Preventing ladder injuries – one step at a time
Organizers designate March as National Ladder Safety Month
Ryan Moss never wants to hear a story about a person falling off a ladder. Each tale is as painful as it is preventable.
Yet Moss knows the best way to confront the issue is to start a conversation. As president of the American Ladder Institute, he has met hundreds of safety professionals from across the country.
“We just listened and tried to really … understand the problem in-depth,” Moss said. “I talked to a safety professional we brought into our facility who said his best friend with two little girls fell off an extension ladder, and it killed him. It left these two little girls without a father.
“I have seen grown men with big, burly beards who have been in the safety professional world cry as they talked about going to the hospital and hearing men’s wives say, ‘This was your responsibility to make sure he was safe. What happened?’ It’s just a lot of experiences talking to people and recognizing that this is a really big problem, and yet the industry itself – and maybe everybody in general – has come to accept it in a way.”
ALI states that it refuses to accept that “accidents happen” with regard to ladders. The organization, which is made up of 16 North American ladder manufacturers (Moss is CEO of Springville, UT-based Little Giant Ladder Systems), is responsible for developing ladder safety standards. It decided to launch an initiative to address ladder-related incidents that kill almost three workers every week and injure more than 50 workers every day in the United States.
Welcome to the first National Ladder Safety Month.
Beginning in March – and every March going forward – the campaign will include a variety of resources for safety professionals and others who work on all types of ladders. ALI believes ladder injuries are preventable with proper training and product innovations, and is calling on safety professionals to help achieve six goals:
- Decrease the number of ladder-related injuries and fatalities.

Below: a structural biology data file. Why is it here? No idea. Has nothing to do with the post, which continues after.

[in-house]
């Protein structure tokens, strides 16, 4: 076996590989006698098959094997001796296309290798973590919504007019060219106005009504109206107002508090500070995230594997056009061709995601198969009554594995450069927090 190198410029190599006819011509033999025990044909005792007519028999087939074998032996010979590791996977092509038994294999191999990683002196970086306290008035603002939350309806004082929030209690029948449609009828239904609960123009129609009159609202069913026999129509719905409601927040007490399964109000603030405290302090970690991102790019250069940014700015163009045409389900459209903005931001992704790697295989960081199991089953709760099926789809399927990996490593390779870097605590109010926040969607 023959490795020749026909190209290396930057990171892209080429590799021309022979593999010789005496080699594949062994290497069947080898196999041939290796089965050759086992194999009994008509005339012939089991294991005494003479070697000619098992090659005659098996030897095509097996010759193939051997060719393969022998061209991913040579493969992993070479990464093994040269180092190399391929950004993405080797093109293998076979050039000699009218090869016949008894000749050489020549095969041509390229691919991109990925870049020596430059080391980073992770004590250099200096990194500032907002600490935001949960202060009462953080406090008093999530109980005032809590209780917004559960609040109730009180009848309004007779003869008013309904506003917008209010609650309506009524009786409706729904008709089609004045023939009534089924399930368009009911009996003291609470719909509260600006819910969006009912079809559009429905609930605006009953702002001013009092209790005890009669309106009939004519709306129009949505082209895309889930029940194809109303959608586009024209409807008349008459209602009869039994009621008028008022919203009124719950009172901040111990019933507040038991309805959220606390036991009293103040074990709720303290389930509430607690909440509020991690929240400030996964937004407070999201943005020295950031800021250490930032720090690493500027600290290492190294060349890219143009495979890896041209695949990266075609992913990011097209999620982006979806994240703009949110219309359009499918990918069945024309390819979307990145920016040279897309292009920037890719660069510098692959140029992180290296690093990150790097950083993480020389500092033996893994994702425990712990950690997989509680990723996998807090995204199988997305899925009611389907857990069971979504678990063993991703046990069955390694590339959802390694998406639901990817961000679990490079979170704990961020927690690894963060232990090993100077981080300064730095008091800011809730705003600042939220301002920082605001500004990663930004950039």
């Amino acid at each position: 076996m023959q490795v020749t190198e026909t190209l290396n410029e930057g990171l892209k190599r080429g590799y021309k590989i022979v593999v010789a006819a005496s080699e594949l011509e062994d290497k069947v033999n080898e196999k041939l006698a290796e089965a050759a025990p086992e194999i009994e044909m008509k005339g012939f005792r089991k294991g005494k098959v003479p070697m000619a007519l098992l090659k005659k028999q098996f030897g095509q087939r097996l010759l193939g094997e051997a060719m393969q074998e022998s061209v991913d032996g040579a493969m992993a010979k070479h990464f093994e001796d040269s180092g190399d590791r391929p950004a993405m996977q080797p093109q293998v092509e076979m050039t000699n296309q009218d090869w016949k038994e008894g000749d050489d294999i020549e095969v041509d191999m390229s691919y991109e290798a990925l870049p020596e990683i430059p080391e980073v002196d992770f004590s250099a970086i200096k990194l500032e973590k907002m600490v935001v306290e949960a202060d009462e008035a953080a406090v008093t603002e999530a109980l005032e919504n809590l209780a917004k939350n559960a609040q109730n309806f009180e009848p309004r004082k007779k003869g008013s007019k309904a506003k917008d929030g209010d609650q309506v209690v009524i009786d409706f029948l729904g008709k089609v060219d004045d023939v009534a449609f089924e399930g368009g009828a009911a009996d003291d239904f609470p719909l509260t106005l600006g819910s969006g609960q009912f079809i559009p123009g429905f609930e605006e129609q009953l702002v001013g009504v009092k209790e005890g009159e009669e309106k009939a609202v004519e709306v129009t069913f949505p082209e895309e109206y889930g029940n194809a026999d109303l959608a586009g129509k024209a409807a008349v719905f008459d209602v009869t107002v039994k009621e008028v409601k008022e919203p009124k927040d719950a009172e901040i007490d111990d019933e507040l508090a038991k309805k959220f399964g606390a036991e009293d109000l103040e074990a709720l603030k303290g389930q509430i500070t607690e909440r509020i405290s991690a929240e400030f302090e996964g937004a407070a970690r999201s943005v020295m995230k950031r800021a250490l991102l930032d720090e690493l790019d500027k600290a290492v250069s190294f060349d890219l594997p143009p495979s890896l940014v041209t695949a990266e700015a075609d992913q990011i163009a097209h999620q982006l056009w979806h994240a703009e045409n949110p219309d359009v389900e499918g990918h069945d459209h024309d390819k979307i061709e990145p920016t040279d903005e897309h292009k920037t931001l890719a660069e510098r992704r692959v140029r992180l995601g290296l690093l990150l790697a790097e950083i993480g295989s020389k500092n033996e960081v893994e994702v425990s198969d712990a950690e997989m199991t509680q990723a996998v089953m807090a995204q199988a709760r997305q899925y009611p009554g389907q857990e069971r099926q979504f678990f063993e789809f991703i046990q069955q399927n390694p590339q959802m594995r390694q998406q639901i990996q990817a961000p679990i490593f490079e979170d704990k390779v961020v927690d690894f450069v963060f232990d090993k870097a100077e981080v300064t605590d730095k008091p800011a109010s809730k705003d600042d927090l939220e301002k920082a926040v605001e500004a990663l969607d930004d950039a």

- Increase the number of ladder safety training certificates issued by ALI.
- Increase the frequency of ladder safety training modules viewed at www.laddersafetytraining.org.
- Lower the ranking of ladder-related safety citations on OSHA’s annual “Top 10” list.
- Increase the number of training sessions for competent ladder inspectors.
- Increase the number of individuals and companies that inspect and properly dispose of old, damaged or obsolete ladders.
Moss said he is confident that a national effort can make a positive difference. He cited his experience at Little Giant Ladder, where he said an emphasis on training and innovation resulted in clients reporting decreases in ladder-related injuries.
“Having had success at Little Giant, I thought that what if we as an industry could make an impact in this country and perhaps globally,” said Moss, who is serving a three-year term as president of ALI. “What if we could make a difference and get that guy home at night? What if the guy that was going to pass away today, what if his day came and went, and he went home to his kids and got to play soccer with them or went to the recital or went on a date with his wife? If we did our job right, he would never know that today was his day. The American Ladder Institute, the board and everybody else embraced this and said, ‘Yes, let’s do it.’”